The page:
Wednesday, February 21, 2024

Russia says not threatening Ukraine

 A top Russian security official says Moscow is in no way threatening Ukraine, adding all allegations by the US authorities in this regard are total absurdity, Russian  

“Everybody is saying these days that Russia is threatening Ukraine. Total absurdity! There is no threat whatsoever,”

Nikolay Patrushev Security Council Secretary stated, stressing that “even the Ukrainians themselves, including the officials, are stating” that there is no threat. 

“However, American officials maintain that the threat is here, and they are ready to fight, supplying weapons, down to the last Ukrainian,” Patrushev added. 

Over the past few months, Western media and top officials have repeatedly sounded alarm over an allegedly imminent Russian “invasion” of Ukraine. Moscow, however, has consistently denied harboring any plans to attack its neighbor, with the Kremlin spokesman Dmitry Peskov dismissing such claims as “groundless.” 

Movements of Russian troops in the relative vicinity of the Ukrainian border has been cited as the only ‘proof’ of the looming aggression alleged, with Russia pointing out it is in its full right to move its military wherever it pleases across the country’s own territory. 

Downing Street announced its “biggest possible offer” to NATO in a statement late on Saturday. The UK’s prime minister is weighting this “major military deployment” needed to deter an allegedly “rising Russian aggression” in Europe in general and in Ukraine in particular. 

“This package would send a clear message to the Kremlin – we will not tolerate their destabilising activity, and we will always stand with our NATO allies in the face Russian hostility,” Boris Johnson stated. 

“I have ordered our Armed Forces to prepare to deploy across Europe next week, ensuring we are able to support our NATO allies on land, at sea and in the air,” he continued. 

Should Russian President Vladimir Putin choose “a path of bloodshed and destruction,” Johnson went on, it would result in a “tragedy” for the whole European continent. 

The UK’s potential offer to NATO may involve sending “defensive weapons to Estonia” as well as doubling the number of British troops on the ground. London is also considering sending in military specialists, warships and “fast jets” to reinforce its NATO allies. Downing Street did not specify where exactly, apart from Estonia, the cited assets might go. 

“The UK already has more than 900 British military personnel based in Estonia, more than 100 in Ukraine as part of Operation Orbital, and a Light Cavalry Squadron of around 150 people is deployed to Poland,” it said in the statement, adding that, since 2015, some “22,000 Ukrainian troops” have been trained under that operation.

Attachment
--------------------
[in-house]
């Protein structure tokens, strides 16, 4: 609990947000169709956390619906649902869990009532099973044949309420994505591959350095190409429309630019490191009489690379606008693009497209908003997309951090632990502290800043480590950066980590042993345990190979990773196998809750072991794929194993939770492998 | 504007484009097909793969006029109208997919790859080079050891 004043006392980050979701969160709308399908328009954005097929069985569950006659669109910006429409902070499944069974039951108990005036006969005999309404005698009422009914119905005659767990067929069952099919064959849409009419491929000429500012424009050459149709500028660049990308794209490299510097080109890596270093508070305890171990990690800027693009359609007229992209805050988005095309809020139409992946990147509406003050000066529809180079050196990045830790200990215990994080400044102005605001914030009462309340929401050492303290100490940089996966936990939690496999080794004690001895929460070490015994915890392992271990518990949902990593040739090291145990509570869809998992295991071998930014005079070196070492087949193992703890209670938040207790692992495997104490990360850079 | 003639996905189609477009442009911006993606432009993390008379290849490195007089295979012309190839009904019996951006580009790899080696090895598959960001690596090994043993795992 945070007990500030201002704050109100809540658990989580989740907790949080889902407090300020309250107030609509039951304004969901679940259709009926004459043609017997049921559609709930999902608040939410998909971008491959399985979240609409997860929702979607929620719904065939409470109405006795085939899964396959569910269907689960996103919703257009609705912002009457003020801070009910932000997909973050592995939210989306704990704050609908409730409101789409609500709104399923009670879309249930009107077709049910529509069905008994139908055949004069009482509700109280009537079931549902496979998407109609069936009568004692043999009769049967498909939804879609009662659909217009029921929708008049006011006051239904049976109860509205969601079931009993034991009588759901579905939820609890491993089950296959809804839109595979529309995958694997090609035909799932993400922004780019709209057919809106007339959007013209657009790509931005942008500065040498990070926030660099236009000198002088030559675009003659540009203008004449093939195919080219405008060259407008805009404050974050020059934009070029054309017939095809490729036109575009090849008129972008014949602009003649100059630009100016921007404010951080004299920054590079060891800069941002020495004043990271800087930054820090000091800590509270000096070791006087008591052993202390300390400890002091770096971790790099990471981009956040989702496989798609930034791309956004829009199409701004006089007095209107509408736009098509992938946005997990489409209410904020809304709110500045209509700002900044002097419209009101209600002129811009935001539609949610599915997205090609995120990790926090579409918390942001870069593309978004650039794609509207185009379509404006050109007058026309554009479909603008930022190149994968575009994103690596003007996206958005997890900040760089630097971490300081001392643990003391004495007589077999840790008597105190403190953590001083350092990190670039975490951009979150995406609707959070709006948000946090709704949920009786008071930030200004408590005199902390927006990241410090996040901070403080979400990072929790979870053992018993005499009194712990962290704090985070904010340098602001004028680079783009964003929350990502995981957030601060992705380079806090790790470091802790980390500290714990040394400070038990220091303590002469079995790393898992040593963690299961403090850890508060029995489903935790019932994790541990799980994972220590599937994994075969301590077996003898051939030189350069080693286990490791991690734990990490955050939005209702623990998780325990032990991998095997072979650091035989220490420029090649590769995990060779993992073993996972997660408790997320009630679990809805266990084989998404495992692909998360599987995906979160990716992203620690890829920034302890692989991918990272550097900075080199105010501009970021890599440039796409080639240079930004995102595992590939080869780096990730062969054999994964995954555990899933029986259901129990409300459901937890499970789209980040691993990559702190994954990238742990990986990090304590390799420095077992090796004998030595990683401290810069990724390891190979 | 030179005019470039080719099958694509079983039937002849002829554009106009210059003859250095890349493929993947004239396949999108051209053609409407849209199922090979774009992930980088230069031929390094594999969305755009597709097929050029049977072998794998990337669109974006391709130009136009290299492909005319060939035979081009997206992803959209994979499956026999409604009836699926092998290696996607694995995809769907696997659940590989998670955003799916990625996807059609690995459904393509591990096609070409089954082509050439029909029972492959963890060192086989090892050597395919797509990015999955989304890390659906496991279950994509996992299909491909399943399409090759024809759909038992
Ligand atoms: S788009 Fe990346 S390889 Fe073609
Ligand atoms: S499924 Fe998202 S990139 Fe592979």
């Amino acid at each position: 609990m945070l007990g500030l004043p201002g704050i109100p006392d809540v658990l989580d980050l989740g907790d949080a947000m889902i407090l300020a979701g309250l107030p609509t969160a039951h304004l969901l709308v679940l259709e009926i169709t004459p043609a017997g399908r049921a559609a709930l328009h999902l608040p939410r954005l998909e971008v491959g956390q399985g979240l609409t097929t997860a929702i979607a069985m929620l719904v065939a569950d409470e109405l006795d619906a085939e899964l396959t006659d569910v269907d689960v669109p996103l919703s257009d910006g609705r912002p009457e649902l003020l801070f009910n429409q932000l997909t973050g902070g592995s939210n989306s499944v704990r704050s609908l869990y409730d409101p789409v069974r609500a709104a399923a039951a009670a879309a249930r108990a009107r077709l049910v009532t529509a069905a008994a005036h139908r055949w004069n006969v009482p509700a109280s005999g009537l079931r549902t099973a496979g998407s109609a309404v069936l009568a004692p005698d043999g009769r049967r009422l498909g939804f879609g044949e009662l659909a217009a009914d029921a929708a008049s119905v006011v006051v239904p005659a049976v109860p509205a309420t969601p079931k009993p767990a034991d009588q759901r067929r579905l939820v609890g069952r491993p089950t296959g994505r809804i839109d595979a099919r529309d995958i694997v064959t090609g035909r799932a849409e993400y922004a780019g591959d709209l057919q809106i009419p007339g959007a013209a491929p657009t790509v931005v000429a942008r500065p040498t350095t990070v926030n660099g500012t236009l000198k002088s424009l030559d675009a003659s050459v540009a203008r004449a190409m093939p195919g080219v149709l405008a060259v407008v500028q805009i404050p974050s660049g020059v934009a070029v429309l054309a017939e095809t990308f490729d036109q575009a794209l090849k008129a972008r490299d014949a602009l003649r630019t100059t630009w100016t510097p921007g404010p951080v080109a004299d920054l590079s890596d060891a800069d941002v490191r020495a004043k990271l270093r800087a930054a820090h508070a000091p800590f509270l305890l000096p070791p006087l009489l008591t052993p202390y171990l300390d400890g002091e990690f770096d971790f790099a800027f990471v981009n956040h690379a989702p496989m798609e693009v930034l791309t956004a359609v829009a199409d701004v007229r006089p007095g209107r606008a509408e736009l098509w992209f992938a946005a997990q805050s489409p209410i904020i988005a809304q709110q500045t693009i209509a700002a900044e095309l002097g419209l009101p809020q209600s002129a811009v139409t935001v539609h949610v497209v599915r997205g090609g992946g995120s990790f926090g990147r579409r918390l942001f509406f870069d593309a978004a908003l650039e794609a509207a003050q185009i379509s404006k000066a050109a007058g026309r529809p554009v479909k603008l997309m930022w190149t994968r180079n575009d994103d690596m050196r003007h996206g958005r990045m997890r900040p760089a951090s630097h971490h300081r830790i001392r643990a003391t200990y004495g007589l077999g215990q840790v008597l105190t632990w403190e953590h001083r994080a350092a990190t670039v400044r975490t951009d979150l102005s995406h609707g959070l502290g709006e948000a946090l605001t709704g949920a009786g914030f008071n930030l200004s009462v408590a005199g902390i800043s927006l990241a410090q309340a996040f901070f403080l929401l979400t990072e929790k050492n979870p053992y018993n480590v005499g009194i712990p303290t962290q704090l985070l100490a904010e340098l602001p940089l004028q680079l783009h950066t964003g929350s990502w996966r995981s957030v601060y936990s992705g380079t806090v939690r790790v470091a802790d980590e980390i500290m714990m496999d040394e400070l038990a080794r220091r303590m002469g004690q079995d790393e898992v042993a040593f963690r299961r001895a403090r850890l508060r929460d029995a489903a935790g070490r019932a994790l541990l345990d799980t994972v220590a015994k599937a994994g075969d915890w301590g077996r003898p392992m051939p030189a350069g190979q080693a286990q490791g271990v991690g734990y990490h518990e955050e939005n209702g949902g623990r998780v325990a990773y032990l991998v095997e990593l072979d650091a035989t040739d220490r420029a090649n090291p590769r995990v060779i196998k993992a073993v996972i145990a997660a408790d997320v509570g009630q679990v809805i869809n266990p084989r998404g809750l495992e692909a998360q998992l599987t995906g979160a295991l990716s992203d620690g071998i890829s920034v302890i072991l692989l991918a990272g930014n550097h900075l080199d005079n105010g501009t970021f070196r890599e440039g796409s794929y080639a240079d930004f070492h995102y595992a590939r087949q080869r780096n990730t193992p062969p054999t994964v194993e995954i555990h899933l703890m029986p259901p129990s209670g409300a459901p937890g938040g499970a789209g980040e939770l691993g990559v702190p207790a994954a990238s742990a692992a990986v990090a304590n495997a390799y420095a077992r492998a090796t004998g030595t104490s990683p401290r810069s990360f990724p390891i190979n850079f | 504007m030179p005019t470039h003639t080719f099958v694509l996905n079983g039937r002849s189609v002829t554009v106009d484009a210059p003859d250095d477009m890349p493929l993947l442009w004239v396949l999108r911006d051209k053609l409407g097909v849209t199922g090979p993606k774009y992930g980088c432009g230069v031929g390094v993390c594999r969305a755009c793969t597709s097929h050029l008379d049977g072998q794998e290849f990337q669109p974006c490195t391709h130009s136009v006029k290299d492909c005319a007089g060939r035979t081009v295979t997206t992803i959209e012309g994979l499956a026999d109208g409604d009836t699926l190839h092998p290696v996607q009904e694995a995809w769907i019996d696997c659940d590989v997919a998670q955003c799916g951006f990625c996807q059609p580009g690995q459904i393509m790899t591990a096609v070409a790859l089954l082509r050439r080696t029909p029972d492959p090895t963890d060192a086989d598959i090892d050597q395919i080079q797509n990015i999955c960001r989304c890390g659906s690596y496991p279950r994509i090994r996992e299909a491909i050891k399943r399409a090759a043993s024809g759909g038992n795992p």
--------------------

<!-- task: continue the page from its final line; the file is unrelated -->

Additional “military trainers” were sent to Ukraine earlier in January along with a haul of British-made anti-tank missiles, to teach the Ukrainian service personnel how to use the weaponry. 

The details of the NATO deal are expected to get fleshed out next week, with UK officials “deployed to Brussels” to discuss London’s offer with other NATO allies. The potential deployment “will reinforce NATO’s defences and underpin the UK’s support for Nordic and Baltic partners,” London stressed. 

At the same time, the UK signaled it was still willing to engage in diplomacy with Moscow, insisting that without its efforts “thousands of lives will be lost in both Russia and Ukraine.”  

“The Prime Minister is expected to speak to President Putin and travel to the region early this week to relay that message in person,” Downing Street revealed. 

On Sunday, British Foreign Secretary Liz Truss stated that the government will widen the scope of sanctions targeting Russia. 

“What the legislation enables us to do is hit a much wider variety of targets. So there can be nobody who thinks that they will be immune to those sanctions”, Truss told Sky News. 

The foreign secretary claimed, “There will be nowhere to hide for Putin’s oligarchs” and “Russian companies involved in propping up the Russian state”

ia earlier suggested that the authorities have been contemplating cutting Russia off from the inter-bank system SWIFT and imposing sanctions on the Nord Stream 2 pipeline amid the escalation in Ukraine. 

Tensions between Moscow and London have been on the rise over the past few weeks, with the Foreign Office claiming that Russia is planning to “install a puppet government in Kiev”. London even named former Ukrainian MP Yevhen Murayev as a potential leader of the “pro-Russian” government – despite him having been under Russian sanctions since 2018. 

Earlier, US President Joe Biden announced that Washington will boost its military presence on Russia’s doorstep by moving more troops to Eastern Europe in the near future. The US leader made the remark while speaking to the media on Friday evening. 

Asked if he had decided “how soon” he “would be moving US troops to Eastern Europe,” Biden reportedly said that he would sent a small number of American servicemen to the region “in the near term.” 

On Monday, the Pentagon announced that some 8,500 American troops had been placed on “heightened alert” to deploy to Eastern Europe. 

Speaking at a briefing earlier on Friday, US Secretary of Defense Lloyd Austin said that these troops would be used to “reinforce security on NATO’s eastern flank,” adding that a hypothetical Russian attack would face a “unified” response from the US-led military bloc. While Ukraine is not a NATO member, Austin warned Moscow about retaliation in case it attacks a member of the alliance, stating, “An attack against one NATO member is an attack against us all.”  

However, he appeared to rule out the involvement of US troops in any military action in Ukraine itself. Biden “does not intend to put troops into Ukraine for combat operations,” the Pentagon chief noted

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